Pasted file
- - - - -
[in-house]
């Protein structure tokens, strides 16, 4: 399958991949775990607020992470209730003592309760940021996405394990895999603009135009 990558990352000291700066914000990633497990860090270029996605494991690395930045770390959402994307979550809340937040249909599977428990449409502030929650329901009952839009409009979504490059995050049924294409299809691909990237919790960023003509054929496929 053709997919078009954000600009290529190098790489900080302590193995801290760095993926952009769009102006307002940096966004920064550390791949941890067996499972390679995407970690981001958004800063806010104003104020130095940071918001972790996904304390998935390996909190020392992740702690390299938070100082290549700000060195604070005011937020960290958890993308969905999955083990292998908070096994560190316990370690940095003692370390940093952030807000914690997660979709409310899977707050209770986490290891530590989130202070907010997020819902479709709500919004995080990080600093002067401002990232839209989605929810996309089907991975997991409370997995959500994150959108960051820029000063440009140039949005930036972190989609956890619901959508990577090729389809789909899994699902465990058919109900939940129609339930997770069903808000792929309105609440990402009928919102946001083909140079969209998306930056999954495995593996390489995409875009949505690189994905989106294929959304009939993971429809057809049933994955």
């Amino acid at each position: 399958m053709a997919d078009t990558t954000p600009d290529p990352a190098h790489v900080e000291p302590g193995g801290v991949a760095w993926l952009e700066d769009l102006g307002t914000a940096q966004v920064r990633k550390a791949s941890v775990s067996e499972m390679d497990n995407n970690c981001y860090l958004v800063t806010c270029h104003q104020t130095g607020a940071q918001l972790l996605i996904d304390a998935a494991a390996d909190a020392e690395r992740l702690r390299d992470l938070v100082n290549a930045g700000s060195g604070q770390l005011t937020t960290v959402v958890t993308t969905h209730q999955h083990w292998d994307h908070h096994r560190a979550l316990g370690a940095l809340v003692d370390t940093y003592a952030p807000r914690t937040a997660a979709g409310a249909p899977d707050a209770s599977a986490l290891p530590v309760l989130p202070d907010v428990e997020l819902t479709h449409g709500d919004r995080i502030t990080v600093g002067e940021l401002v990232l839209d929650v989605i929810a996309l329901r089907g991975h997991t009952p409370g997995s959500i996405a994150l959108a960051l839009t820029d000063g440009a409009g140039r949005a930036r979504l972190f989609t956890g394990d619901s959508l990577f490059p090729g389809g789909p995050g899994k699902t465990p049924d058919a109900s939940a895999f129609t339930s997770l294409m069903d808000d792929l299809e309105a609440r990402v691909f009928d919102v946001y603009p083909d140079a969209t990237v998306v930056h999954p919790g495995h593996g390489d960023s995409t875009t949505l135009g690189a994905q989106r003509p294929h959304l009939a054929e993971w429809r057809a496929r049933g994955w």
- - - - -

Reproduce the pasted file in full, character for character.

[in-house]
């Protein structure tokens, strides 16, 4: 399958991949775990607020992470209730003592309760940021996405394990895999603009135009 990558990352000291700066914000990633497990860090270029996605494991690395930045770390959402994307979550809340937040249909599977428990449409502030929650329901009952839009409009979504490059995050049924294409299809691909990237919790960023003509054929496929 053709997919078009954000600009290529190098790489900080302590193995801290760095993926952009769009102006307002940096966004920064550390791949941890067996499972390679995407970690981001958004800063806010104003104020130095940071918001972790996904304390998935390996909190020392992740702690390299938070100082290549700000060195604070005011937020960290958890993308969905999955083990292998908070096994560190316990370690940095003692370390940093952030807000914690997660979709409310899977707050209770986490290891530590989130202070907010997020819902479709709500919004995080990080600093002067401002990232839209989605929810996309089907991975997991409370997995959500994150959108960051820029000063440009140039949005930036972190989609956890619901959508990577090729389809789909899994699902465990058919109900939940129609339930997770069903808000792929309105609440990402009928919102946001083909140079969209998306930056999954495995593996390489995409875009949505690189994905989106294929959304009939993971429809057809049933994955």
């Amino acid at each position: 399958m053709a997919d078009t990558t954000p600009d290529p990352a190098h790489v900080e000291p302590g193995g801290v991949a760095w993926l952009e700066d769009l102006g307002t914000a940096q966004v920064r990633k550390a791949s941890v775990s067996e499972m390679d497990n995407n970690c981001y860090l958004v800063t806010c270029h104003q104020t130095g607020a940071q918001l972790l996605i996904d304390a998935a494991a390996d909190a020392e690395r992740l702690r390299d992470l938070v100082n290549a930045g700000s060195g604070q770390l005011t937020t960290v959402v958890t993308t969905h209730q999955h083990w292998d994307h908070h096994r560190a979550l316990g370690a940095l809340v003692d370390t940093y003592a952030p807000r914690t937040a997660a979709g409310a249909p899977d707050a209770s599977a986490l290891p530590v309760l989130p202070d907010v428990e997020l819902t479709h449409g709500d919004r995080i502030t990080v600093g002067e940021l401002v990232l839209d929650v989605i929810a996309l329901r089907g991975h997991t009952p409370g997995s959500i996405a994150l959108a960051l839009t820029d000063g440009a409009g140039r949005a930036r979504l972190f989609t956890g394990d619901s959508l990577f490059p090729g389809g789909p995050g899994k699902t465990p049924d058919a109900s939940a895999f129609t339930s997770l294409m069903d808000d792929l299809e309105a609440r990402v691909f009928d919102v946001y603009p083909d140079a969209t990237v998306v930056h999954p919790g495995h593996g390489d960023s995409t875009t949505l135009g690189a994905q989106r003509p294929h959304l009939a054929e993971w429809r057809a496929r049933g994955w």